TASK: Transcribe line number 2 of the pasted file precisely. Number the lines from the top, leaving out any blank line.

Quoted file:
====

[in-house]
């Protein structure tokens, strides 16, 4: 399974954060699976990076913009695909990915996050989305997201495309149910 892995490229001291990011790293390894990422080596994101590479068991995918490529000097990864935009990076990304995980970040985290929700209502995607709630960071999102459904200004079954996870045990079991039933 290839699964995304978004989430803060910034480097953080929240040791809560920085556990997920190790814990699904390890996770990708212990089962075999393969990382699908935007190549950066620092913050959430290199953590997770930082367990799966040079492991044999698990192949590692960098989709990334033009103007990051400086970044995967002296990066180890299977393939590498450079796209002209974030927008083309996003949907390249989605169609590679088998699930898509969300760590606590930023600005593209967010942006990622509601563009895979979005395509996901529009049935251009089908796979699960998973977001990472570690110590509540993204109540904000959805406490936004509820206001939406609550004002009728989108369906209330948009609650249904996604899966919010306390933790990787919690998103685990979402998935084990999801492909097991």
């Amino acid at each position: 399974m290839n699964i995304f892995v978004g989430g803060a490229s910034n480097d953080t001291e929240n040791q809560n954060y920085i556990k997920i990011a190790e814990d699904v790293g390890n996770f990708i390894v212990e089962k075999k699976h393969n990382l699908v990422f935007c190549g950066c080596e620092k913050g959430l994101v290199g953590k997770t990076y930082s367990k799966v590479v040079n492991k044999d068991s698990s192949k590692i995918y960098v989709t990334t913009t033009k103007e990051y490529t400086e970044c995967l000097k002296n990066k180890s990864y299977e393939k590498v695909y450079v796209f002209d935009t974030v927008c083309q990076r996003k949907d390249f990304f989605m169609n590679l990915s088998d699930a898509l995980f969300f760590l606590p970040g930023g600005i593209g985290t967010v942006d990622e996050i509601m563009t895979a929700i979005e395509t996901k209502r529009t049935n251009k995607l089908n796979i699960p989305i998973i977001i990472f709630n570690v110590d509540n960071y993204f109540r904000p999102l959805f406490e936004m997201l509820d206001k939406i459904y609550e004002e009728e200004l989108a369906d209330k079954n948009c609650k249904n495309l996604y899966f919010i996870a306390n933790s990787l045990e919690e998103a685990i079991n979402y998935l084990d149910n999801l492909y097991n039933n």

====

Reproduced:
């Protein structure tokens, strides 16, 4: 399974954060699976990076913009695909990915996050989305997201495309149910 892995490229001291990011790293390894990422080596994101590479068991995918490529000097990864935009990076990304995980970040985290929700209502995607709630960071999102459904200004079954996870045990079991039933 290839699964995304978004989430803060910034480097953080929240040791809560920085556990997920190790814990699904390890996770990708212990089962075999393969990382699908935007190549950066620092913050959430290199953590997770930082367990799966040079492991044999698990192949590692960098989709990334033009103007990051400086970044995967002296990066180890299977393939590498450079796209002209974030927008083309996003949907390249989605169609590679088998699930898509969300760590606590930023600005593209967010942006990622509601563009895979979005395509996901529009049935251009089908796979699960998973977001990472570690110590509540993204109540904000959805406490936004509820206001939406609550004002009728989108369906209330948009609650249904996604899966919010306390933790990787919690998103685990979402998935084990999801492909097991």